Now, the prior-art method of driving vibrating compressors will be described in the following, referring to FIG. 4. In the prior-art vibrating compressor, alternating voltage has been supplied to the vibrating compressor 5 via a transformer 4 by driving two MOS-FETs 2 and 3 by a PWM switching regulator controller IC 1 (TL494) that produces pulses of a duty ratio of 50% where one cycle of the frequency coinciding with the mechanical vibration of the vibrating compressor 5, that is, the reciprocating motion of the piston, is equally divided into the suction time and the compression time, as shown by gate signals of the MOS-FETs 2 and 3 in FIG. 5. Numeral 6 denotes a d-c power supply.

A study conducted by the present applicant, however, revealed that the vibrating compressor, that is, the piston vibrates in such a manner as shown in FIG. 6 in the suction and compression strokes of one cycle of the vibrating compressor, and that generating pulses for driving the two MOS-FETs 2 and 3 by the PWM switching regulator controller IC 1 (TL494) in such a manner that the frequency coinciding with the mechanical vibration of the vibrating compressor 5 is equally divided into the suction and compression strokes, as practiced in the prior-art method of driving vibrating compressors, would lead to lowered efficiency of the vibrating compressor 5.

SUMMARY OF THE INVENTION

It is an object of this invention to cause two MOS-FETs to be driven alternately so as to correspond to a suction time and a compression time of a vibrating compressor.

It is another object of this invention to cause a timer IC to generate ON/OFF outputs corresponding to the suction duration and the compression duration.

BRIEF DESCRIPTION OF THE DRAWINGS

FIG. 1 is a diagram showing a method of driving a vibrating compressor according to this invention.

FIG. 2 is a diagram of assistance in explaining waveforms of each circuit.

FIG. 3 is a diagram showing another embodiment of the method of driving a vibrating compressor according to this invention.

FIG. 4 is a diagram of assistance in explaining a prior-art method of driving a vibrating compressor.

FIG. 5 is a diagram of assistance in explaining the state of driving MOS-FETs in the prior-art method of driving a vibrating compressor.

FIG. 6 is a diagram of assistance in explaining the operation of a piston of a vibrating compressor according to this invention.

DETAILED DESCRIPTION OF THE EMBODIMENT

FIG. 1 shows an embodiment of the method of driving a vibrating compressor of this invention.

In the figure, numerals 2 through 5 refer to like parts indicated by like numerals in FIG. 4, numeral 7 refers to a time IC, 8 to a transistor as a pulse reversing circuit, 9 to a capacitor, and 10 through 14 to resistors, respectively.

The timer IC 7 (NE555, for example) operates as an astable multivibrator, the ON/OFF time of whose output is determined by the resistance values R10 and R11 of resistors 10 and 11, and the capacitance C9 of a capacitor 9, both connected to the pin numbers 6 and 7 thereof in such a manner as shown in the figure; and is normally expressed by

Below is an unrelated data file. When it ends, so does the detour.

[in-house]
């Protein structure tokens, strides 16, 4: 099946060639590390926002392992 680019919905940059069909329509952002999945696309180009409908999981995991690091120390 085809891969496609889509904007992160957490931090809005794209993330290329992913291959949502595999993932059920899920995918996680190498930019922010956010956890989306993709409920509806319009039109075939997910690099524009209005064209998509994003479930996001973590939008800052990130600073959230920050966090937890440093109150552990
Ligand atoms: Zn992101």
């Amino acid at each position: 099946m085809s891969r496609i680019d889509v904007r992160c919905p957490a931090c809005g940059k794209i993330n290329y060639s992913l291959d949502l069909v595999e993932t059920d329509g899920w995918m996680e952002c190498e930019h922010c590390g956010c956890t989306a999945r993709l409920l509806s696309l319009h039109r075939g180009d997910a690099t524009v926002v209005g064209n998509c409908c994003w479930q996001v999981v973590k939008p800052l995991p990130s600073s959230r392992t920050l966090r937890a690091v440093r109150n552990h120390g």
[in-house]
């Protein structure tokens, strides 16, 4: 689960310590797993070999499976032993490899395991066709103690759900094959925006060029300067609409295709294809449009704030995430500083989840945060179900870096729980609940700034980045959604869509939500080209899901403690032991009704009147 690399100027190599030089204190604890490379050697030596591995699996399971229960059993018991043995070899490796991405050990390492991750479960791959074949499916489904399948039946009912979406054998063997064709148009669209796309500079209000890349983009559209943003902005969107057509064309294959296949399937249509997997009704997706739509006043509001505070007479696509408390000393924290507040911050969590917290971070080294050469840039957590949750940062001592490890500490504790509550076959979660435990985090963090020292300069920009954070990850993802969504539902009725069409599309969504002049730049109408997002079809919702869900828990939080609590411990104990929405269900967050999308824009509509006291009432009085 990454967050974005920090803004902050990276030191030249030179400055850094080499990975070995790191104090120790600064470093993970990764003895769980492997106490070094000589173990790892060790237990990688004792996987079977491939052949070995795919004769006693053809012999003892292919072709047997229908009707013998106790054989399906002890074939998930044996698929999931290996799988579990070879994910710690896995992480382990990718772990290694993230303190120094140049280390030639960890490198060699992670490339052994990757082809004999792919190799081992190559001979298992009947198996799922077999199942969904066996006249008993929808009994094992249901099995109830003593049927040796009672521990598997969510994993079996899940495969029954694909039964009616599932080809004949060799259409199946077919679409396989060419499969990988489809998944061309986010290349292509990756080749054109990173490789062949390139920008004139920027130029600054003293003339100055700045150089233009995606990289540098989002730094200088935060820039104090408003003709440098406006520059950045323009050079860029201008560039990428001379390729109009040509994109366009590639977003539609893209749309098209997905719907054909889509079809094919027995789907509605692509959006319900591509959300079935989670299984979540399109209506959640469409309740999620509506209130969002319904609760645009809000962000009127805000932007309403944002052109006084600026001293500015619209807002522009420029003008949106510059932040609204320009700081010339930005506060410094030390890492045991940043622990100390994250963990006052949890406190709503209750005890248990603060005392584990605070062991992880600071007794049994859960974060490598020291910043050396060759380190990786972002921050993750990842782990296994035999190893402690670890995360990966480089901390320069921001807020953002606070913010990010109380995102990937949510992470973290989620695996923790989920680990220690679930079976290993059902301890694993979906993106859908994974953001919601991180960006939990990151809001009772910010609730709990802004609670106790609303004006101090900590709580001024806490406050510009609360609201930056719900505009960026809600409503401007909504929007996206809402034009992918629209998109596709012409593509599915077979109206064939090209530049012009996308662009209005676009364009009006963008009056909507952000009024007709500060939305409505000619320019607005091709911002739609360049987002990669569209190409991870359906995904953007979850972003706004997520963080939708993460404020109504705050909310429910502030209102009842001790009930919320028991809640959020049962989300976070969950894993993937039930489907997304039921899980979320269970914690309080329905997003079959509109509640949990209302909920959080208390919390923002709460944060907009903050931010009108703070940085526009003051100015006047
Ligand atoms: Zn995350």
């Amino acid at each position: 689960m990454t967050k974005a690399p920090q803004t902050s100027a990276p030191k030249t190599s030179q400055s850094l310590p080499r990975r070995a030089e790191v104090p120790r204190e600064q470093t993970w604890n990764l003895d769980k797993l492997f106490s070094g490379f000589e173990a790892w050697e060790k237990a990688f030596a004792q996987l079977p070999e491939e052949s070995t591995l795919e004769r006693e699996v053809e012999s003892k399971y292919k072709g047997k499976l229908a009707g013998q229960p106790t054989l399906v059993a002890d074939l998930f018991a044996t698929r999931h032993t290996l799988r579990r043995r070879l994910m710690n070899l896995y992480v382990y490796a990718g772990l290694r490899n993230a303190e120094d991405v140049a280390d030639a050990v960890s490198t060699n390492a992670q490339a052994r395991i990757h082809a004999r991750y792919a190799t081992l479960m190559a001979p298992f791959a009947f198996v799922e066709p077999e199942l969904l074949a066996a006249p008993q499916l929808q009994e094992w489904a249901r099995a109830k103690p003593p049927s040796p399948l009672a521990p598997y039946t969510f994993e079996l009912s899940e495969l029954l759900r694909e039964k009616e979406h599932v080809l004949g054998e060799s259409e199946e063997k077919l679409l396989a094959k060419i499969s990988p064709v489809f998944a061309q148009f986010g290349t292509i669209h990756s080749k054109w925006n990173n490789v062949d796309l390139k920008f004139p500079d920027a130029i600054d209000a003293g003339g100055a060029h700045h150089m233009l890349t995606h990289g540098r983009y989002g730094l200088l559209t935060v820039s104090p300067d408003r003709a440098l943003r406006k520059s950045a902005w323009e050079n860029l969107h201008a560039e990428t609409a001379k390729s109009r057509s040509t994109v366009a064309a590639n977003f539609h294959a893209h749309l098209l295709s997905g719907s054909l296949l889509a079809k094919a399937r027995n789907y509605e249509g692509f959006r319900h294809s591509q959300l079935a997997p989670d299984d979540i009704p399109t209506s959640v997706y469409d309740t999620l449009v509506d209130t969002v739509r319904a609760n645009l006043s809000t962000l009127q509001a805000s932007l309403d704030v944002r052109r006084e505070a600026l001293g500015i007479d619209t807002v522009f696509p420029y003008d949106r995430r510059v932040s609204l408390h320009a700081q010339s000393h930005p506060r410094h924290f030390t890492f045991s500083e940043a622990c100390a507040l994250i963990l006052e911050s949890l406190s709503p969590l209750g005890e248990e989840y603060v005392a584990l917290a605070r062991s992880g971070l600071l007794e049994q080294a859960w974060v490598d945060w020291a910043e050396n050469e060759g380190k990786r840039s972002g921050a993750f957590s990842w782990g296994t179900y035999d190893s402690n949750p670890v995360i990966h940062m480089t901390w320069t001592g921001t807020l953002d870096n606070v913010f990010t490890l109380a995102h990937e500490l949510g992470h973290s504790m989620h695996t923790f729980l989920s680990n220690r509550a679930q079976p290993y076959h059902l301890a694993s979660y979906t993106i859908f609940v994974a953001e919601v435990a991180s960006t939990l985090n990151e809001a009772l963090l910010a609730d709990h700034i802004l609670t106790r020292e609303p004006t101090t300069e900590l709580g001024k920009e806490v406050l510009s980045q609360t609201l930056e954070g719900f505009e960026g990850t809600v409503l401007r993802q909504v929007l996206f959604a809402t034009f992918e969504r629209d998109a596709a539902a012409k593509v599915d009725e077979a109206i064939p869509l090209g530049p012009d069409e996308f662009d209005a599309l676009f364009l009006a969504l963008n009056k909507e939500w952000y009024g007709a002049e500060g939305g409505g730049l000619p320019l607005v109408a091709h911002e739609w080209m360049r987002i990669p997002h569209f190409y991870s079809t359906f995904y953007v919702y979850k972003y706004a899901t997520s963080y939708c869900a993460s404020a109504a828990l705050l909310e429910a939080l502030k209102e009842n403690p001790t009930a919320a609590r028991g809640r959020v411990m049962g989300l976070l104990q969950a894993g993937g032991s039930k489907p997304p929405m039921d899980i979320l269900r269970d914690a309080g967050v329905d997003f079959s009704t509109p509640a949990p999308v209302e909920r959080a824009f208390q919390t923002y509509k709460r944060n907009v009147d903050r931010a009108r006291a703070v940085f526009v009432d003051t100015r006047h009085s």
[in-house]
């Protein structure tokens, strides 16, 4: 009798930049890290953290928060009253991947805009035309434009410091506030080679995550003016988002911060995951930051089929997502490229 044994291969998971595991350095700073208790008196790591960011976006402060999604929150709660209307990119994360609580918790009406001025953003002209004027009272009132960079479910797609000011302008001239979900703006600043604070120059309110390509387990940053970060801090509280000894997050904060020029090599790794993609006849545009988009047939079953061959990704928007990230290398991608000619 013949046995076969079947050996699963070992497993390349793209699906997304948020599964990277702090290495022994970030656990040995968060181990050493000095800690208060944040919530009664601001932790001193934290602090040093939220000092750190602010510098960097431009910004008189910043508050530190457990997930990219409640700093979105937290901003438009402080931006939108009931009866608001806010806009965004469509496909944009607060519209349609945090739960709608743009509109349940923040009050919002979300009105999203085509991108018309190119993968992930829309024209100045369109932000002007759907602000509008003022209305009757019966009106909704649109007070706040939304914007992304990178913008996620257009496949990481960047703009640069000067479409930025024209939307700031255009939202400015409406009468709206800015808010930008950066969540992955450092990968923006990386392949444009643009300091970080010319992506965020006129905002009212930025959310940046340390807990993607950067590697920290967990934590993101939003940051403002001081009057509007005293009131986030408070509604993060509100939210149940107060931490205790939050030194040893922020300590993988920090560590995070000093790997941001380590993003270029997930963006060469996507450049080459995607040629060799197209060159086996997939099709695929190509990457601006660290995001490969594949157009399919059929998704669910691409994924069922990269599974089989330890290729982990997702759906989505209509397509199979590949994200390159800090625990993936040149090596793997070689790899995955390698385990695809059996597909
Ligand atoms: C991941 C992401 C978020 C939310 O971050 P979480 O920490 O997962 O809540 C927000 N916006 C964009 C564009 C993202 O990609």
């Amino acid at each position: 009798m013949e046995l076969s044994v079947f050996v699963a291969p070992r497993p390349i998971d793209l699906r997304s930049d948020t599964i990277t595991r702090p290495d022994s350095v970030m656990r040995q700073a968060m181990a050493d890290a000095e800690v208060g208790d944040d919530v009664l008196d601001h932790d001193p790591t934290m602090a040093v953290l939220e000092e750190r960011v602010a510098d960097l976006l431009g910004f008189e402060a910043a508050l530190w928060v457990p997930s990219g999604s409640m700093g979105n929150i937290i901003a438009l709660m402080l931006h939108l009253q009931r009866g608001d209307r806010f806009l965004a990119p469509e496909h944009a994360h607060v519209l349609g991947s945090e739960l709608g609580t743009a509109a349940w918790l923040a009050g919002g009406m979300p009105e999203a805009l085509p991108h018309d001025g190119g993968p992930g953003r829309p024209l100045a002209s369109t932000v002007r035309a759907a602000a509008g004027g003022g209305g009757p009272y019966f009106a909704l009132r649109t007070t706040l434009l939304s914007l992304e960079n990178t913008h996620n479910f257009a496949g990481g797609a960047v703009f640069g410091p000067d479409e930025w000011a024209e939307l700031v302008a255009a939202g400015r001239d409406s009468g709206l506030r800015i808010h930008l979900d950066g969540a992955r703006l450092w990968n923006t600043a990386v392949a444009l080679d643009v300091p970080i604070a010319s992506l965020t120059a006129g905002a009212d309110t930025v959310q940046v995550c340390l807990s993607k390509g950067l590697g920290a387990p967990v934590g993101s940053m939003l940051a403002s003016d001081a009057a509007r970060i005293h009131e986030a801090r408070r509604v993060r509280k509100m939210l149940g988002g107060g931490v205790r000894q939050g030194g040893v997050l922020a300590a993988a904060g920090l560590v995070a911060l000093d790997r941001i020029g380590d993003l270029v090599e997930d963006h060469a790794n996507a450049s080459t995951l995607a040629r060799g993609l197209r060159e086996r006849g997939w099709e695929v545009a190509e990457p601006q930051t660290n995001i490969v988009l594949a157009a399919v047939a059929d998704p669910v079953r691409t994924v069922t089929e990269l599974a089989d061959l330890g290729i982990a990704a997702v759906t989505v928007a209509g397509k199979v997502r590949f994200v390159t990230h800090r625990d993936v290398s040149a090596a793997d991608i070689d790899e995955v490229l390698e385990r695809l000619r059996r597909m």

ON time T1=0.693(R10+R11)ĚC9

and

OFF time T2=0.693ĚR11ĚC9

The MOS-FETs 2 and 3 are connected in the so-called push-pull fashion. The MOS-FET 3 is turned on by an H-level pulse signal ((1) of FIG. 2) generated on the pin number 3 of the timer IC 7, while the transistor 8 is turned on by that pulse signal, causing the MOS-FET 2 to be turned off. On the contrary, the MOS-FET 3 is turned off by a pulse signal of L level generated on the pin number 3 of the timer IC 7, while the transistor 8 is turned off by the same pulse signal, causing the MOS-FET 2 to be turned on.

When the MOS-FET 2 is turned on, therefore, a current I2 as shown by (3) of FIG. 2 flows, changing over the vibrating compressor 5 to the suction stroke. When the MOS-FET 3 is turned on, a current I1 as shown by (2) of FIG. 2 flows, changing over the vibrating compressor 5 to the compression stroke. As the currents I1 and I2 flow, a current 13 as shown by (4) of FIG. 2 flows in the vibrating compressor 5 via a transformer, thereby causing the suction and compression strokes to perform in one cycle.

As described in FIG. 6, the results of a study shows that the vibrating compressor 5 can operate efficiently when the compression and suction time in one cycle of the vibrating compressor 5 are in a predetermined relationship between the suction time and the compression time, i.e.,

Suction time<compression time at a frequency corresponding to the mechanical vibration of the vibrating compressor 5. (This predetermined relationship between the compression time and the suction time is virtually determined at the design stage.) Consequently, the resistance values R10 and R11 of the resistors 10 and 11, and the capacitance C9 of the capacitor 9 are selected at appropriate values to cause the H-level time T1 of the pulse signal generated on the pin number 3 of the timer IC 7 to coincide with the compression time of the mechanical vibration of the vibrating compressor 5. Needless to say, one cycle of the pulse signal generated on the pin number 3 of the timer IC 7 at this time coincides with one cycle of the mechanical vibration of the vibrating compressor 5.